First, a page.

Internet services were cut off in August 2019 when India revoked the special autonomous status enjoyed by Kashmir, broke it up into two federally administered territories and locked down the areas, imposing a communications blackout as well.
The global human rights group Amnesty International said in September that it was pulling out of India due to reprisals from the Hindu fundamentalist government led by Narendra Modi, adding that its bank accounts had been frozen and it had been forced to lay off staff in the country.
The Intercept cited a group human rights organisations, which operate under the name Jammu Kashmir Coalition of Civil Society, as saying in August that police had complained about more than 200 people who had used social media and VPNs, and allegedly used surveillance technology to trace and summon them under anti-terror and detention laws.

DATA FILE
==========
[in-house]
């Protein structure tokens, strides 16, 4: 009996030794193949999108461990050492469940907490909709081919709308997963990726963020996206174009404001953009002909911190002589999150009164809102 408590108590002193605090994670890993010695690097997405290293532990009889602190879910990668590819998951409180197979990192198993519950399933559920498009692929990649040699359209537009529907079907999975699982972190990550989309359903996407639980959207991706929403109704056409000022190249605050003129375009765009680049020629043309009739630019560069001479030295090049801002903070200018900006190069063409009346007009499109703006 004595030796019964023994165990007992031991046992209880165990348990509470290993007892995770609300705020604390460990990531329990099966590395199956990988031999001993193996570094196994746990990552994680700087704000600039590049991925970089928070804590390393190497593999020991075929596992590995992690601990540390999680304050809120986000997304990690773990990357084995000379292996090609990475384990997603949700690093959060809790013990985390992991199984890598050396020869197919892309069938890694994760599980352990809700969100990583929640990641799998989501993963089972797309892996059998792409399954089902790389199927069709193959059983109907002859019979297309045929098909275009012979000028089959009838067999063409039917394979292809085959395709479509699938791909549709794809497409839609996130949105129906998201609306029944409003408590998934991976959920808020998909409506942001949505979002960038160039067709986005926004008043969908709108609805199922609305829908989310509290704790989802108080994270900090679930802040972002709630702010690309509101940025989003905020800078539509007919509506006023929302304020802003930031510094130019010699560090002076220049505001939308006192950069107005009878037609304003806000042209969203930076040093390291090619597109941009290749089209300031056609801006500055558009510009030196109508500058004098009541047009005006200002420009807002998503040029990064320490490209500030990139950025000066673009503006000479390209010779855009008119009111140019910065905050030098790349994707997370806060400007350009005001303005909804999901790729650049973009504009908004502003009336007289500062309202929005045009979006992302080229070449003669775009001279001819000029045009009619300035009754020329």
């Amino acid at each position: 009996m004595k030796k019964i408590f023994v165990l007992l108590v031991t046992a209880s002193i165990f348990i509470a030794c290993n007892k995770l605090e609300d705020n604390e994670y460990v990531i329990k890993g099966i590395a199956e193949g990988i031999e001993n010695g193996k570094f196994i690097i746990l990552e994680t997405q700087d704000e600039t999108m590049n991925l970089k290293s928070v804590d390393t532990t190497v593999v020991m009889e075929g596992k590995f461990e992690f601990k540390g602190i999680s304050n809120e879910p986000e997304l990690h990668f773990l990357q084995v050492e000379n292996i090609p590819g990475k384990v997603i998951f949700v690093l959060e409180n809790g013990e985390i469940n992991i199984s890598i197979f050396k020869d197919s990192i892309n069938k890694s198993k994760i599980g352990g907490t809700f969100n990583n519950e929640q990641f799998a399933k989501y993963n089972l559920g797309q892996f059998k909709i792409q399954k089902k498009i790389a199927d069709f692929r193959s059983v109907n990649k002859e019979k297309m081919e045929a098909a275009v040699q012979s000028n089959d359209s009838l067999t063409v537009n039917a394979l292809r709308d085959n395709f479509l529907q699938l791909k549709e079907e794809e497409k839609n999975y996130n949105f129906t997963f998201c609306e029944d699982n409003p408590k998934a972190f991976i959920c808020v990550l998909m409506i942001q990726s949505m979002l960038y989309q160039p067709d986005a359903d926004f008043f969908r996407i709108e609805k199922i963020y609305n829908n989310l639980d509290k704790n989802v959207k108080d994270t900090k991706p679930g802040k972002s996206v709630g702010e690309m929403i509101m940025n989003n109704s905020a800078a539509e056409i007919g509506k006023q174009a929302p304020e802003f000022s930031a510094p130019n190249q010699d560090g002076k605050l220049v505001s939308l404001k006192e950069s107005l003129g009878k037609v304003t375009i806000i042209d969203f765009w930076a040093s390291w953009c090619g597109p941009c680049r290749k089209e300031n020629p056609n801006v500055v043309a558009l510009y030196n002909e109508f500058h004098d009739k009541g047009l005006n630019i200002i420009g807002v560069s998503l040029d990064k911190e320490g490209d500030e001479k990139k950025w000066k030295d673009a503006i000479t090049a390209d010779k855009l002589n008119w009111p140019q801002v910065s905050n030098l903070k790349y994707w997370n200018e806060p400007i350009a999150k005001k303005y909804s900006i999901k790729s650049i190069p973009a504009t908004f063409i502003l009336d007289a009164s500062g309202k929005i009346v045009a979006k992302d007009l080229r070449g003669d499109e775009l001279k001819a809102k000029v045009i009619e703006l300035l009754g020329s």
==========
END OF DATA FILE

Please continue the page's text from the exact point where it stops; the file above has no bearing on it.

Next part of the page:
The victims said their phones had been confiscated after the police used their credentials, extracted during questioning, to access their social media accounts.
Devdutta Mukhopadhyay, associate counsel at the Internet Freedom Foundation, an internet advocacy group based in India, told The Intercept: “Some examples we have seen in the past year are WhatsApp group administrators being made to register with district authorities, ban on VPN services, and additional verification requirements for pre-paid mobile Internet users."